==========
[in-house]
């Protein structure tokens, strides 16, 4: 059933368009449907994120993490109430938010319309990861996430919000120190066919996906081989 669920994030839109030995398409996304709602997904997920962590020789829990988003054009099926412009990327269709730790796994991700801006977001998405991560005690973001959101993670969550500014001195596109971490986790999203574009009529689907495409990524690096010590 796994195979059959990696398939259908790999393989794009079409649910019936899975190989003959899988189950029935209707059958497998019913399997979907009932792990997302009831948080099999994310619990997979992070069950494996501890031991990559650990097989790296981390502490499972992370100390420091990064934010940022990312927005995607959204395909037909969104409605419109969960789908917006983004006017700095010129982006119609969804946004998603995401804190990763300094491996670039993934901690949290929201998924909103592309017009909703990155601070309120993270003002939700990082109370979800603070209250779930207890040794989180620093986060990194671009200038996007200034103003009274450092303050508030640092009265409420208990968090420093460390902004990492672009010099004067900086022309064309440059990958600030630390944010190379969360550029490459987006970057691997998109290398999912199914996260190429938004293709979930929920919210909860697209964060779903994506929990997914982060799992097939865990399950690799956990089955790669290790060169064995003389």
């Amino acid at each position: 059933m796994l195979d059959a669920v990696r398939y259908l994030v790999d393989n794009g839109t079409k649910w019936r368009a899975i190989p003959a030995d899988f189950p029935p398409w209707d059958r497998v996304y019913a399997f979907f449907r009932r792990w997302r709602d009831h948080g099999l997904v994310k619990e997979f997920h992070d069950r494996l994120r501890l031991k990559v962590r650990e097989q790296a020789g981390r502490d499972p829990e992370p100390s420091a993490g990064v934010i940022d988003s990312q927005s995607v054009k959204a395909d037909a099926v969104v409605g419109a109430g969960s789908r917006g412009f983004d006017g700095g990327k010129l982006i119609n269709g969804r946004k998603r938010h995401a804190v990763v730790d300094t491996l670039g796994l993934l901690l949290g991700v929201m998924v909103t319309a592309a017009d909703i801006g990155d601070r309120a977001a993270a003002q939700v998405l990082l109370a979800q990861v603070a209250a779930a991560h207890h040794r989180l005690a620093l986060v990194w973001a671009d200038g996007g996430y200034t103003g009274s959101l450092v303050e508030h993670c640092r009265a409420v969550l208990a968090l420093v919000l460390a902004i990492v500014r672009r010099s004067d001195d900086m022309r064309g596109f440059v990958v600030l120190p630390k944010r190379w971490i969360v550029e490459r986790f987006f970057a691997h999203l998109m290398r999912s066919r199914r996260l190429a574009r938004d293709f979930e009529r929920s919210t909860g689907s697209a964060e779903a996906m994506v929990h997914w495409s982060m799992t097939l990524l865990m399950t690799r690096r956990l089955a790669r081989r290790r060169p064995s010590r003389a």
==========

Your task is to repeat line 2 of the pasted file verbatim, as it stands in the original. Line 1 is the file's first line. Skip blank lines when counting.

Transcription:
């Protein structure tokens, strides 16, 4: 059933368009449907994120993490109430938010319309990861996430919000120190066919996906081989 669920994030839109030995398409996304709602997904997920962590020789829990988003054009099926412009990327269709730790796994991700801006977001998405991560005690973001959101993670969550500014001195596109971490986790999203574009009529689907495409990524690096010590 796994195979059959990696398939259908790999393989794009079409649910019936899975190989003959899988189950029935209707059958497998019913399997979907009932792990997302009831948080099999994310619990997979992070069950494996501890031991990559650990097989790296981390502490499972992370100390420091990064934010940022990312927005995607959204395909037909969104409605419109969960789908917006983004006017700095010129982006119609969804946004998603995401804190990763300094491996670039993934901690949290929201998924909103592309017009909703990155601070309120993270003002939700990082109370979800603070209250779930207890040794989180620093986060990194671009200038996007200034103003009274450092303050508030640092009265409420208990968090420093460390902004990492672009010099004067900086022309064309440059990958600030630390944010190379969360550029490459987006970057691997998109290398999912199914996260190429938004293709979930929920919210909860697209964060779903994506929990997914982060799992097939865990399950690799956990089955790669290790060169064995003389």